Out on Rio Grande Boulevard, just past Old Town, Patsy Catlett spearheaded the Wildine Gallery, which opened in 1979, showing Nick Abdalla, Clinton Adams, Garo Antreasian, Wanda Becker, Robert Ellis, Raymond Jonson, Aaron Karp, Leonard Lehrer, Frank McCulloch, Harry Nadler, John Rise, Enrique Montenegro, and many others. The Mariposa Gallery was also active in Old Town, managed by Peg Cronin and Faye Abrams. Although they showed Ken Saville’s drawings and Peter Bilan’s sculptures, Mariposa’s emphasis was on fine crafts, and a reminder that the era saw a brilliant outpouring of creativity across all media, expanding beyond traditional functional attitudes and extending from the ceramics of Bev Magennis, Rick Dillingham, and Barbara Grothus, to the textiles of Nancy Kozikowski and Joan Weissman.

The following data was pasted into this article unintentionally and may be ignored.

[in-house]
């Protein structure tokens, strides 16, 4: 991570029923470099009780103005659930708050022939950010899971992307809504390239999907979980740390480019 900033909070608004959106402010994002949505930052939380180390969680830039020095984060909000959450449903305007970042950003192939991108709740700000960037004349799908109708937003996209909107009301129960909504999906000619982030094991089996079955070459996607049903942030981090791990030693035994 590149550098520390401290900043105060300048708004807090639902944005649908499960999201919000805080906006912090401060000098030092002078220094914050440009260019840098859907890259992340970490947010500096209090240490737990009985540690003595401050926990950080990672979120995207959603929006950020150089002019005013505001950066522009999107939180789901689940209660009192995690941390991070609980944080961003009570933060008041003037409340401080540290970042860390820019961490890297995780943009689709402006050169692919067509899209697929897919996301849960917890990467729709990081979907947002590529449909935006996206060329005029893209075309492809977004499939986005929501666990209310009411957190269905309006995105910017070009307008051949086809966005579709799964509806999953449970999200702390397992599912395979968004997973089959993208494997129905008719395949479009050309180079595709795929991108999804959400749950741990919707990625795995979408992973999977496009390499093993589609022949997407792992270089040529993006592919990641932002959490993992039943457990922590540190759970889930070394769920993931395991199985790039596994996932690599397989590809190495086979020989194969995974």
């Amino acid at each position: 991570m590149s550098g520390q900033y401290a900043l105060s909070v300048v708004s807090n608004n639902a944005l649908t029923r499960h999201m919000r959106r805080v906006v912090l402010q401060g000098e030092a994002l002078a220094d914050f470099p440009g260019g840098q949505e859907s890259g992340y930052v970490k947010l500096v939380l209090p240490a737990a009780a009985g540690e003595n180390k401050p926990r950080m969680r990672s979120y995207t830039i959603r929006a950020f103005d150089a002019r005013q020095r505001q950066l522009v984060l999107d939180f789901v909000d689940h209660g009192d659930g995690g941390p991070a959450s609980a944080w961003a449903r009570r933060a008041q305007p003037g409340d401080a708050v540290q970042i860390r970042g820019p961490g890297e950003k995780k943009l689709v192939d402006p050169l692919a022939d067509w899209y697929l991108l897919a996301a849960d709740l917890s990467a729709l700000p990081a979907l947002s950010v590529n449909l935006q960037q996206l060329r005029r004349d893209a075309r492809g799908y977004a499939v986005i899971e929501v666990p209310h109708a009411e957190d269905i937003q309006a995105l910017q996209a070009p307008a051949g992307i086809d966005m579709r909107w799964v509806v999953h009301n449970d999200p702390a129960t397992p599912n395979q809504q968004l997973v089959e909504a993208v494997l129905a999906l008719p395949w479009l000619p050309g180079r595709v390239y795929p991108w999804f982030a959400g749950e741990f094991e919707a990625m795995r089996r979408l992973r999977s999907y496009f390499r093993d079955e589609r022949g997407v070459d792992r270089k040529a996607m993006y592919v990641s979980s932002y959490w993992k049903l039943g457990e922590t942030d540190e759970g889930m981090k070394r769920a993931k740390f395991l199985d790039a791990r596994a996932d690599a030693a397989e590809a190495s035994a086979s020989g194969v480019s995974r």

Exhibited at the Wildine Gallery

It was in 1979 that the Albuquerque Museum of History and Art opened its new building in Old Town, designed by Antoine Predock. The Museum had been initially operating in the old 1930s airport building, mounting exhibitions on temporary wall-dividers within the enchanting and historically resonant space of the building’s lobby. With its flagstone floors and magnificent log vigas, the old airport had provided visitors arriving in the city with a thrillingly exotic experience of the region’s uniquely romanticized Pueblo Revival style. But, despite the special frisson I remember feeling while viewing Cubist paintings by Braque and Picasso in that setting (in an unprecedented traveling show of early European modernists), the airport space was not very conducive to showing art. So it was especially important when the Museum got its own building with adequate exhibition spaces and could take on a leadership position in acknowledging the community’s artists. Predock’s brilliant design, bermed into the earth, partly underground and drawing on solar energy, had a purposely low profile in keeping with native architecture and the Puebloan peoples’ respectful humility in regard to the earth. With its new permanent home, the Museum was now able to establish its identity as a cornerstone of the community’s art and culture, symbolically rooted in its native soil.